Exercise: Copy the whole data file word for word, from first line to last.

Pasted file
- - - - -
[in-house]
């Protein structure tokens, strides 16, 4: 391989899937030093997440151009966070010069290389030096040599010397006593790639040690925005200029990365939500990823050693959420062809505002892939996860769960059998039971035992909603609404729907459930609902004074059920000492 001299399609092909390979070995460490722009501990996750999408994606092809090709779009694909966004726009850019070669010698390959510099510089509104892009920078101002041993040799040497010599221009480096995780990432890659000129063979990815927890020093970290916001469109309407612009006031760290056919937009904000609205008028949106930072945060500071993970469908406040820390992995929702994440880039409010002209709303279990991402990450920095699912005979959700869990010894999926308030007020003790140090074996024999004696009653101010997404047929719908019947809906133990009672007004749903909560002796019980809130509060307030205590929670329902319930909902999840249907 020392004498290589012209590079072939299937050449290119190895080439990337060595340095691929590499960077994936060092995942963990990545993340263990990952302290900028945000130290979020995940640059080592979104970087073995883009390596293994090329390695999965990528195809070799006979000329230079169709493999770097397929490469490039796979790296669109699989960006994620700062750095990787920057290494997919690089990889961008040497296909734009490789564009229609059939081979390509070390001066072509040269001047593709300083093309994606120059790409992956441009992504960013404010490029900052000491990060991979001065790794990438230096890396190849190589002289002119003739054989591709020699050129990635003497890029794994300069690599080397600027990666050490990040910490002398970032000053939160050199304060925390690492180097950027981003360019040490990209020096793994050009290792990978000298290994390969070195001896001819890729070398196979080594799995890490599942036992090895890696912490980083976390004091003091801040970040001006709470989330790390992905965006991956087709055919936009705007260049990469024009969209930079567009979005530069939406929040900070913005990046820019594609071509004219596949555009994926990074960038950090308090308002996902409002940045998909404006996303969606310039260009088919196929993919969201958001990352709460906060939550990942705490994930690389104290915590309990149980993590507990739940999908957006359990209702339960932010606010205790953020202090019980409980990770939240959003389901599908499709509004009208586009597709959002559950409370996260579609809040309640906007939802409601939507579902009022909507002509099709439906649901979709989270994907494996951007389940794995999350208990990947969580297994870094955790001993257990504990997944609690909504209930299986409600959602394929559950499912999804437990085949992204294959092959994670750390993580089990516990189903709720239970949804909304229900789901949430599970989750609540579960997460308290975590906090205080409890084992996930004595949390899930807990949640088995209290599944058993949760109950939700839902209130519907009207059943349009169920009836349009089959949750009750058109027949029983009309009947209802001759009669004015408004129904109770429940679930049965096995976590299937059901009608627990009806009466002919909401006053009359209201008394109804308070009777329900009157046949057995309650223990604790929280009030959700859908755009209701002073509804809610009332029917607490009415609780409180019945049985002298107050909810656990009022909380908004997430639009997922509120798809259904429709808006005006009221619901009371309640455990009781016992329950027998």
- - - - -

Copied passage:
[in-house]
């Protein structure tokens, strides 16, 4: 391989899937030093997440151009966070010069290389030096040599010397006593790639040690925005200029990365939500990823050693959420062809505002892939996860769960059998039971035992909603609404729907459930609902004074059920000492 001299399609092909390979070995460490722009501990996750999408994606092809090709779009694909966004726009850019070669010698390959510099510089509104892009920078101002041993040799040497010599221009480096995780990432890659000129063979990815927890020093970290916001469109309407612009006031760290056919937009904000609205008028949106930072945060500071993970469908406040820390992995929702994440880039409010002209709303279990991402990450920095699912005979959700869990010894999926308030007020003790140090074996024999004696009653101010997404047929719908019947809906133990009672007004749903909560002796019980809130509060307030205590929670329902319930909902999840249907 020392004498290589012209590079072939299937050449290119190895080439990337060595340095691929590499960077994936060092995942963990990545993340263990990952302290900028945000130290979020995940640059080592979104970087073995883009390596293994090329390695999965990528195809070799006979000329230079169709493999770097397929490469490039796979790296669109699989960006994620700062750095990787920057290494997919690089990889961008040497296909734009490789564009229609059939081979390509070390001066072509040269001047593709300083093309994606120059790409992956441009992504960013404010490029900052000491990060991979001065790794990438230096890396190849190589002289002119003739054989591709020699050129990635003497890029794994300069690599080397600027990666050490990040910490002398970032000053939160050199304060925390690492180097950027981003360019040490990209020096793994050009290792990978000298290994390969070195001896001819890729070398196979080594799995890490599942036992090895890696912490980083976390004091003091801040970040001006709470989330790390992905965006991956087709055919936009705007260049990469024009969209930079567009979005530069939406929040900070913005990046820019594609071509004219596949555009994926990074960038950090308090308002996902409002940045998909404006996303969606310039260009088919196929993919969201958001990352709460906060939550990942705490994930690389104290915590309990149980993590507990739940999908957006359990209702339960932010606010205790953020202090019980409980990770939240959003389901599908499709509004009208586009597709959002559950409370996260579609809040309640906007939802409601939507579902009022909507002509099709439906649901979709989270994907494996951007389940794995999350208990990947969580297994870094955790001993257990504990997944609690909504209930299986409600959602394929559950499912999804437990085949992204294959092959994670750390993580089990516990189903709720239970949804909304229900789901949430599970989750609540579960997460308290975590906090205080409890084992996930004595949390899930807990949640088995209290599944058993949760109950939700839902209130519907009207059943349009169920009836349009089959949750009750058109027949029983009309009947209802001759009669004015408004129904109770429940679930049965096995976590299937059901009608627990009806009466002919909401006053009359209201008394109804308070009777329900009157046949057995309650223990604790929280009030959700859908755009209701002073509804809610009332029917607490009415609780409180019945049985002298107050909810656990009022909380908004997430639009997922509120798809259904429709808006005006009221619901009371309640455990009781016992329950027998």